Some level of blame-shifting is to be expected from Trump, who has repeatedly sought to turn the “collusion” spotlight on Democrats and the Clinton campaign. But here he seems to be cementing a new strategy, a sort of feedback loop in which actions taken by his own administration serve as evidence that Mueller’s investigation should be shut down. After Deputy F.B.I. Director David Bowdich overruled the recommendation of Inspector General Michael Horowitz and ordered that Strzok be fired over a series of anti-Trump texts, Trump wrote on Twitter, “Strzok started the illegal Rigged Witch Hunt – why isn’t this so-called ‘probe’ ended immediately? Why aren’t these angry and conflicted Democrats instead looking at Crooked Hillary?” On Wednesday morning, foreshadowing the Brennan announcement, he expanded on this argument: “The Rigged Russian Witch Hunt goes on and on as the ‘originators and founders’ of this scam continue to be fired and demoted for their corrupt and illegal activity,” he wrote. “All credibility is gone from this terrible Hoax, and much more will be lost as it proceeds.”

The president, of course, has routinely cast the Russia probe as orchestrated by his political enemies, failing to acknowledge the continued threat Russian hackers pose to U.S. elections, not to mention the dozens of indictments Mueller has delivered. But Trump’s spin could prove to be the only thing that matters. While Republican leadership has repeatedly signaled that any move against Mueller would be met with Congressional opposition, stripping Brennan’s security clearance may have been a litmus test of sorts—in an interview with CNN Wednesday night, Clapper confirmed that Trump could do the same to Mueller, effectively hamstringing him: “The president does have the authority to exercise here if he so chooses,” Clapper said. Indeed, if the White House was holding its breath for Congressional uproar, it’s unlikely to arrive: though Paul Ryan said the president was merely “trolling” people when the White House first floated the idea of revoking security clearances last month, he has so far stayed quiet on Trump’s choice to follow through with the threat.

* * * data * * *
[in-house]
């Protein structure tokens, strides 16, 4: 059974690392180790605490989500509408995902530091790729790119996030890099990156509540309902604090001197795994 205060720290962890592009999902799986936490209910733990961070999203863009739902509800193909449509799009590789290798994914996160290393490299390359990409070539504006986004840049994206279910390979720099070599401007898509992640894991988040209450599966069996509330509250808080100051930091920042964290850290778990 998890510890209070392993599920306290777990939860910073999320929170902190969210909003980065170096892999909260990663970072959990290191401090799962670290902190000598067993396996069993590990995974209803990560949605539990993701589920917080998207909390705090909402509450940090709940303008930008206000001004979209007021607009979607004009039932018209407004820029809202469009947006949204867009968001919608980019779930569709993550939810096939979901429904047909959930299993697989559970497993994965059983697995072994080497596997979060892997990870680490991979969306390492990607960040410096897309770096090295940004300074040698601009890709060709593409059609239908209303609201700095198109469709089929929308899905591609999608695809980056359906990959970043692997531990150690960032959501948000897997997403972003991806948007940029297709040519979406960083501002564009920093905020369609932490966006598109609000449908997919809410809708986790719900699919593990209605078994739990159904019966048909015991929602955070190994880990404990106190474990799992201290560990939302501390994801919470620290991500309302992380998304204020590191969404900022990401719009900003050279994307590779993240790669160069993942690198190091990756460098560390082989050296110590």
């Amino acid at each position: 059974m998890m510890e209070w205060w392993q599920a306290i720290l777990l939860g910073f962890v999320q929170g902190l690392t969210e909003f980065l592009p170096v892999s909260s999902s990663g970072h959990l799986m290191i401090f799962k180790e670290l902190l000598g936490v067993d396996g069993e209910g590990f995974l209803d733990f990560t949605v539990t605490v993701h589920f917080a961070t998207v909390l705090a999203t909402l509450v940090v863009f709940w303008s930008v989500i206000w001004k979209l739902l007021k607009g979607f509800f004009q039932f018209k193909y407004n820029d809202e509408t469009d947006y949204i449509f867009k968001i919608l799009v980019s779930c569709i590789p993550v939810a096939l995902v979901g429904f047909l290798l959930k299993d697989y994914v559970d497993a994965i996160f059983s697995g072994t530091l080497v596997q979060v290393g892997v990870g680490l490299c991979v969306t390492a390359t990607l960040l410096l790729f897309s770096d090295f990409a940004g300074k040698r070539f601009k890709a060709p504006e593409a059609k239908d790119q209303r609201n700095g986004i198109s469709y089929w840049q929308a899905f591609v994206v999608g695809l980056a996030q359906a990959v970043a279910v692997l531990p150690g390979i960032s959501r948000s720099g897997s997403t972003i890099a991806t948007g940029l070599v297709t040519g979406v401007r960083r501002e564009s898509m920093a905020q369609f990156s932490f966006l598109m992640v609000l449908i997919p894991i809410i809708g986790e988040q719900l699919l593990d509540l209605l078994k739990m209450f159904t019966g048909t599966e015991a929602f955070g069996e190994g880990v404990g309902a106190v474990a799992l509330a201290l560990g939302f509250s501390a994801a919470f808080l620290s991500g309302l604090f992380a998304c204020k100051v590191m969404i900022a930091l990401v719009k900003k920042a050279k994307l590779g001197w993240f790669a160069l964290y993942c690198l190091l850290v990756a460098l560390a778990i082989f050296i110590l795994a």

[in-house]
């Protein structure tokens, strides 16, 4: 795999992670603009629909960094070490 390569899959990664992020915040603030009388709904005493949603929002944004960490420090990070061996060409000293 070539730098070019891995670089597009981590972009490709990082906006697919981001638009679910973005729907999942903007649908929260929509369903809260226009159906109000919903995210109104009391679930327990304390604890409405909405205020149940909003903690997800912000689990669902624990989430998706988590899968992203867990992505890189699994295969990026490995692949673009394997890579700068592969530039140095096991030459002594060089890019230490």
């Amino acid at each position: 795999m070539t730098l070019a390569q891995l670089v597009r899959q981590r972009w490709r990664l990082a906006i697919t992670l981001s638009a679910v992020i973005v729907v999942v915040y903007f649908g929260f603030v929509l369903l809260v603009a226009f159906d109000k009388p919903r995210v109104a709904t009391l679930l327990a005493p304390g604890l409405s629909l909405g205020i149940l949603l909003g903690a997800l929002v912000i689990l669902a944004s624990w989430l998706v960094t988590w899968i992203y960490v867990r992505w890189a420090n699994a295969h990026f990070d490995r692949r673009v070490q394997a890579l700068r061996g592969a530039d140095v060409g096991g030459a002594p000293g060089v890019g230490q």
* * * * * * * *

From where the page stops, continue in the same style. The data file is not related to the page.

[Vanity Fair]

Trump Quotes Dubious Claim From Maria Bartiromo’s Show Slamming Russia Investigation

Sitting in for Neil Cavuto Thursday on Fox News, Maria Bartiromo took on a subject that has become a consistent field of coverage for the business anchor: the supposedly corrupted Russia investigation.

And the president was apparently watching.

Bartiromo, during a discussion on special counsel Robert Mueller probe, made the claim that there was “no evidence whatsoever” to support an investigation into collusion between President Donald Trump and Russia.

“[Rep.] Devin Nunes (R-CA), the chairman of the Intel committee on the House, has been with me several times telling me there was no evidence whatsoever to launch even an investigation into potential collusion between Donald Trump and the Russians. And so here we are a year and a half later, the special counsel still going on, and we continue to see texts from FBI agents showing this incredible amount of bias.”

Trump quoted from the segment on Twitter Friday morning.